Get to know your drivers. I’ll let you know what I can without looking anything up on online. Hopefully these are all NASCAR drivers. Here we go…Dale Earnhardt, Jr. gained extreme popularity after the passing of his legendary father, and even won the Daytona 500. Now he’s kind of like the Williams sisters in tennis – focusing on stupid crap like advertisements for paper clips and runway fashion, thus allowing his performance to suffer. Many in and around NASCAR believe he is the most overrated person ever. Now there is a chance he may leave his father’s company – NASCAR – because he doesn’t get along with his stepmother. Dra-ma! Jeff Gordon used to win pretty much every race, and then he sucked for a while, and now he’s okay again. He’s got a whiny voice, making it comical when he tries to talk smack to other drivers. Divorced. Kevin Harvick just won the Daytona 500, slightly edging out an elderly man named Mark Martin, the Dan Marino of racing (?). Tony Stewart is the people’s champion, but not really mine, which makes me something less of a person. He is really good though, and drinks a lot. He is also considerably shorter than Jared of Subway fame, but they are still friends (although they adamantly disagree on what, exactly, makes Subway subs so delicious). I don’t know any other drivers.
Winning a race is cool and all, but the real winner has the most points. There’s nothing like a season-long accrued points system to get the ol’ juices flowing. Sure, there are big races – the Daytona 500, Nabisco 250, and Daytona 500 – but it’s who has the most points at the end that becomes the real champion. In fact, you don’t even have to win any races to win the whole shebang, as long as you don’t crash and finish at least twelfth every time. You also get bonus points for punching another driver in the face if that driver pulled an illegal maneuver on the track that violated the unwritten code of NASCAR. (First rule of NASCAR? Don’t talk about NASCAR.) Last season’s points winner was…I have no idea. Tony Stewart? Also, I am not sure if anything I mentioned in this paragraph is even remotely accurate.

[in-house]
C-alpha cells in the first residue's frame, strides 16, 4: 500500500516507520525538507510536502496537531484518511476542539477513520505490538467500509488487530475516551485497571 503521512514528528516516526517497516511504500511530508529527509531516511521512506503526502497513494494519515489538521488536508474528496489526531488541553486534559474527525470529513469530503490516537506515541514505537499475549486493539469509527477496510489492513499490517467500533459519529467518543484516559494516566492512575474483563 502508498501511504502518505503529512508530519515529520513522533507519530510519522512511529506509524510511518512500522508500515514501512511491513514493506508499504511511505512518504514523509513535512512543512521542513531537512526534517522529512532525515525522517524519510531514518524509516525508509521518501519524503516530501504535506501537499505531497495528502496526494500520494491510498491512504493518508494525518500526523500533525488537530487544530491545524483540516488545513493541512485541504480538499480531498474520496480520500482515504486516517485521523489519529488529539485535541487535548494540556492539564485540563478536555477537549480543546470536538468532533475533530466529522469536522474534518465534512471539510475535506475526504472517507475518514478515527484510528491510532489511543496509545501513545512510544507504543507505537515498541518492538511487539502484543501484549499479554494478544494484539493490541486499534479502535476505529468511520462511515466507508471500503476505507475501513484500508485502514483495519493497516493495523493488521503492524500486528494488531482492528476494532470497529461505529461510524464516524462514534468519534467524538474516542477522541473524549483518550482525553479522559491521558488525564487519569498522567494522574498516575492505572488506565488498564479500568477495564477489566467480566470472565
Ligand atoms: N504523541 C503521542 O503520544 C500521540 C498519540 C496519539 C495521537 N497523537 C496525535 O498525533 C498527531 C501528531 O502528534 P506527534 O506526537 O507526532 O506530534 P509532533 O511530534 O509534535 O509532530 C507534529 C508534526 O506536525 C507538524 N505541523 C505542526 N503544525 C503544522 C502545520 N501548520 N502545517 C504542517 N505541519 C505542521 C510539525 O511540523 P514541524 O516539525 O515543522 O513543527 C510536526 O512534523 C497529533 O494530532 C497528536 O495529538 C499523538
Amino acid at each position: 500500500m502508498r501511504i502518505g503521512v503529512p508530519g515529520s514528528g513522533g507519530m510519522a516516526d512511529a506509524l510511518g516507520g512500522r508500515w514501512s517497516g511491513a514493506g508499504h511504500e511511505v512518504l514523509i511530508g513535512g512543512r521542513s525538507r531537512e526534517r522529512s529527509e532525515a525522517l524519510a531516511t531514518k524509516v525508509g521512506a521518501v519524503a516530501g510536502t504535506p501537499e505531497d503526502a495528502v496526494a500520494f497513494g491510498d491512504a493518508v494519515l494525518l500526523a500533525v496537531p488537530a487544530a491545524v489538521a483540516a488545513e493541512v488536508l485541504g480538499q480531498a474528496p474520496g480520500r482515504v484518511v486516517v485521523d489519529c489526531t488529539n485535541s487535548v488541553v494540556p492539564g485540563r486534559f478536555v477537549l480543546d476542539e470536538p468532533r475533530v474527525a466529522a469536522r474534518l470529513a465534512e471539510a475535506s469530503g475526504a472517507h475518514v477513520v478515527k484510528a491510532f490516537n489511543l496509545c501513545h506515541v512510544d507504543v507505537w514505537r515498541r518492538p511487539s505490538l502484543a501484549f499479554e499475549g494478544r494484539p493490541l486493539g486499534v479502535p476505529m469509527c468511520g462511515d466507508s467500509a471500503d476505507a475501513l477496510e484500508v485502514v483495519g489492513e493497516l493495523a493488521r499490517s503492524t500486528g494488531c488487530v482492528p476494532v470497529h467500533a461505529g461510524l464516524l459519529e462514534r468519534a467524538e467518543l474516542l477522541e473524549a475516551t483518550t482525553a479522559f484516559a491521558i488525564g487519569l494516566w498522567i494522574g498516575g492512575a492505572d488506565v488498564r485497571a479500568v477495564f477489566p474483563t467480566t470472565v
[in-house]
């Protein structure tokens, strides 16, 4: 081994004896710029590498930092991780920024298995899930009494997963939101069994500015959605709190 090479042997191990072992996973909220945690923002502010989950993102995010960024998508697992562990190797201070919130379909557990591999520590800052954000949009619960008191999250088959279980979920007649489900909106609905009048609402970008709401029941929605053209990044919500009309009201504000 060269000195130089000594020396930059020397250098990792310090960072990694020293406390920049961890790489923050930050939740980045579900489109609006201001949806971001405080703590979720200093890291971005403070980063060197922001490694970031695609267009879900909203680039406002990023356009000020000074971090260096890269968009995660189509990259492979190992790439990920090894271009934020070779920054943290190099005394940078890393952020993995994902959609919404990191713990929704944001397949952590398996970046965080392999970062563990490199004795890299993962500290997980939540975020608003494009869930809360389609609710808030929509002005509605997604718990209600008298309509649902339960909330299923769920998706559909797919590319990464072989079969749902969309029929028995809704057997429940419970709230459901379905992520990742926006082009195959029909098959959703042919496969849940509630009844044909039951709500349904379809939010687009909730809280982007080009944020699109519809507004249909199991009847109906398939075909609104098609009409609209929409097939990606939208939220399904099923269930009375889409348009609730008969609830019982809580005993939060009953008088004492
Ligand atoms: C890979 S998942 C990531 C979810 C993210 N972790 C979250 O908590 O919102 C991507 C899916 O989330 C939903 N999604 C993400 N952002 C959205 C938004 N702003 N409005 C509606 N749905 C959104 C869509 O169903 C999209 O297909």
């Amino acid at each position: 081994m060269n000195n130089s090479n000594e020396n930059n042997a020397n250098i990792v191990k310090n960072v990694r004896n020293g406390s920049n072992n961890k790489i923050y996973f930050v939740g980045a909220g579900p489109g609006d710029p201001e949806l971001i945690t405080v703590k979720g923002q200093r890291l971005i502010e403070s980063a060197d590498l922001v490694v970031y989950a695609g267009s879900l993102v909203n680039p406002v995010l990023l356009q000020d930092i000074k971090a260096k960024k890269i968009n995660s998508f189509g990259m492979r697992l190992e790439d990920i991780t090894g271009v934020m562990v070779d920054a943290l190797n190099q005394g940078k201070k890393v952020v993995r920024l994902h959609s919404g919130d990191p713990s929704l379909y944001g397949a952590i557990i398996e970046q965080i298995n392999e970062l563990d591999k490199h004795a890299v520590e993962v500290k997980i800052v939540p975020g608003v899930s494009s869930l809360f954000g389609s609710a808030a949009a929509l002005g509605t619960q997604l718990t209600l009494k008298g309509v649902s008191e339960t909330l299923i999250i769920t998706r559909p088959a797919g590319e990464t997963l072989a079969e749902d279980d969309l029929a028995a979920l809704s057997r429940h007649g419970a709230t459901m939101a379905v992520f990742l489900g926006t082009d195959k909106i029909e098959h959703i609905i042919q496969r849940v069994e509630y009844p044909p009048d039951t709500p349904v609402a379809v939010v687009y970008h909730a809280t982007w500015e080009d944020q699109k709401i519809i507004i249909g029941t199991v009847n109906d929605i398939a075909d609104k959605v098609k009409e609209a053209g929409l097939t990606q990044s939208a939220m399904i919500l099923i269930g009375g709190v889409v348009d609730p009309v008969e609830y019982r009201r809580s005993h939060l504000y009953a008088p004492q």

Celebrities love NASCAR, and so should you! You know something’s cool when celebrities are doing it. Anorexia? Totally cool. Adopting foreign babies? Sign me up. Exposing your private parts in public? Did it yesterday. And guess what? Celebrities have been doing NASCAR for a while now, so you better get on board before it’s too late! Ever hear of David Letterman? He pretty much invented NASCAR. Jay Leno just loves cars in general. And what about celebrities who aren’t nighttime talk show hosts? Well, how about Joe Gibbs? He was somehow involved in car racing before he came back to football to put the final nail in the Redskins coffin. He’s a celebrity, right?
And finally, Brad Daugherty is somehow involved in all of this. Sports fans may remember Brad Daugherty as the dominating UNC center, underachieving Cleveland Cavaliers center, or even as one of ESPN’s 12,445 former-athlete-type talking heads. Well, get this – he also loves NASCAR! I know this because ESPN did a “Let’s introduce our viewers to NASCAR segment,” which included “analysis” from some dude, as well as Brad Daugherty himself. Weird, yes. But totally awesome? Also yes. And what did Brad Daugherty have to say about the upcoming 2007 NASCAR racing season? I don’t know. I wasn’t really paying attention, half because I was trying to figure out why Brad Daugherty was talking about cars, and half because it involved NASCAR. Whatever.
So there you have it! I hope you have learned everything you need to know about NASCAR. Because like I said, you don’t want to come across as one of those guys who makes vast generalizations, and takes cheap shots at an entire sport simply as a result of his own unfamiliarity with it. That would be ignorant. I hope you enjoyed my concluding paragraph! If you didn’t, here’s more: